The Edmond Sun

August 23, 2013

Fall gardening season has arrived

By Trisha Gedon
Special to The Sun

STILLWATER — Although Oklahoma gardeners are still reaping the rewards of their spring gardens, the time has arrived to start the fall gardening process.

David Hillock, Oklahoma State University Cooperative Extension consumer horticulturist, said some of the best quality garden vegetables are grown during the fall season.

“Successful fall gardening begins much earlier than the fall season. High-quality results are available during the fall when warm, sunny days are followed by cool, humid nights,” Hillock said. “Under these climatic conditions, plant soil metabolism is low; therefore, more of the food manufactured by the plant becomes a high-quality vegetable product.”

Although much of Oklahoma has received a lot of rain recently, climatic conditions in August typically involve high soil temperature, high light intensity and rapid drying of the soil. This can result in difficulty obtaining a uniform stand of plants. With lower than normal temperatures, gardeners may not have to use special treatments such as shade over rows when seeded and supplemental watering to reduce soil temperature.

Hillock said in order to germinate or sprout, the seeds must be viable, have proper temperature, adequate moisture and sufficient oxygen.

“The surface of the soil, when exposed to the summer sun, may become very hot (140 degrees F or 60 degrees C). Vegetable seeds should be planted no deeper than three times the diameter of the seed,” he said. “With small seed such as carrot, this would be no more than 1/4 inch deep. At this depth and exposed in the hot soil, death of the seed due to high temperature would probably occur. It’s also likely that such a soil, even when watered, might dry out quickly because of the high temperature. Unless the soil remains moist at the depth where the seeds have been planted, germination will not take place.”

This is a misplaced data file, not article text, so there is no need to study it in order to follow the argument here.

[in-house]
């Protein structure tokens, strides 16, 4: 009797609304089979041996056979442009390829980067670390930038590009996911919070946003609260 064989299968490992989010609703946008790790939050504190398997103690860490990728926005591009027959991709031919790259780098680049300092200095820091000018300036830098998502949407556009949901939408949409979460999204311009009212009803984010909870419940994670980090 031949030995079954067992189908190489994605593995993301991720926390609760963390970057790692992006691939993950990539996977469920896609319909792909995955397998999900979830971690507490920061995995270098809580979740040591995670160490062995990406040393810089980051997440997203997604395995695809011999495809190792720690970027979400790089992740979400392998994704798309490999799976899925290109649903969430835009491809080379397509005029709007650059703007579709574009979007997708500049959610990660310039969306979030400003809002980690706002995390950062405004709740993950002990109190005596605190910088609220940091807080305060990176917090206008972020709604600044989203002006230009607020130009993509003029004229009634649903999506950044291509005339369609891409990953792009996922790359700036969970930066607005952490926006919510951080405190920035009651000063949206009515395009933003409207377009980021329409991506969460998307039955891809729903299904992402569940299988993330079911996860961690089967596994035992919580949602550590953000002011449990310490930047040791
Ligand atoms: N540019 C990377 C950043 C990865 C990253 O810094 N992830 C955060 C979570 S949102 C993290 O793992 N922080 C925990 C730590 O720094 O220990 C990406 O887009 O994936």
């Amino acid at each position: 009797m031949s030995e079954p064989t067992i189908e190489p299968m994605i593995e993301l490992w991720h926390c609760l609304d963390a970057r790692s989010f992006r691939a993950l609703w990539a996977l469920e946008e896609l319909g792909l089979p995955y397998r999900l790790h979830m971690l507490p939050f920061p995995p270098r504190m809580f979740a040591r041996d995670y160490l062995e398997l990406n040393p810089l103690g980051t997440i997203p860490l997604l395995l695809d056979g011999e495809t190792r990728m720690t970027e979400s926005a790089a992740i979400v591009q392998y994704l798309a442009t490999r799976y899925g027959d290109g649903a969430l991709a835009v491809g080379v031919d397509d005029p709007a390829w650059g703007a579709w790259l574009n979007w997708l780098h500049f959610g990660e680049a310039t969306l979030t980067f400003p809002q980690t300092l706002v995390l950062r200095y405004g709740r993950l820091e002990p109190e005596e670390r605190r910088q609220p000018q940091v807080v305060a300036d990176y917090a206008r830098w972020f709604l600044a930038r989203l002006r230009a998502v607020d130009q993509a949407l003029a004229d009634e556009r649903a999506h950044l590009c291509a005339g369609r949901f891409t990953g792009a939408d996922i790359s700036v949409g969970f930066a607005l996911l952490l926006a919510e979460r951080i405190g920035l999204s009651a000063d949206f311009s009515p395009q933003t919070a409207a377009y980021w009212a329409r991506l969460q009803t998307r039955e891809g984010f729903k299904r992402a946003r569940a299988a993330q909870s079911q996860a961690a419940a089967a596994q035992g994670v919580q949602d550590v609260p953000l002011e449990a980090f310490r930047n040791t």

In order to achieve proper temperature and adequate moisture, apply mulch over the row following planting and watering or use materials such as screen wire strips, shade cloth or boards to cover the row. This will moderate both soil temperature and soil moisture. Remove covers after seedling emerges.

Hillock said broccoli, cauliflower, Chinese cabbage, leaf lettuce, Brussels sprouts and cabbage do well by planting seeds in a small seed flat, setting them in individual containers to grow for about a month, then transplanting to the garden.

“Prior to setting them in the garden, transplants may be conditioned or toughened by a reduction in the amount of water supplied and by exposure to full sunlight,” he said. “This might require three to five days. Plant them in the garden in late afternoon to early evening to reduce transplanting shock. As they are set, water the plants using a starter solution.”

 

FOR MORE in-depth information about fall gardening, check out OSU Cooperative Extension Fact Sheet HLA-6009 at osufacts.okstate.edu and key in fall gardening in the search tool.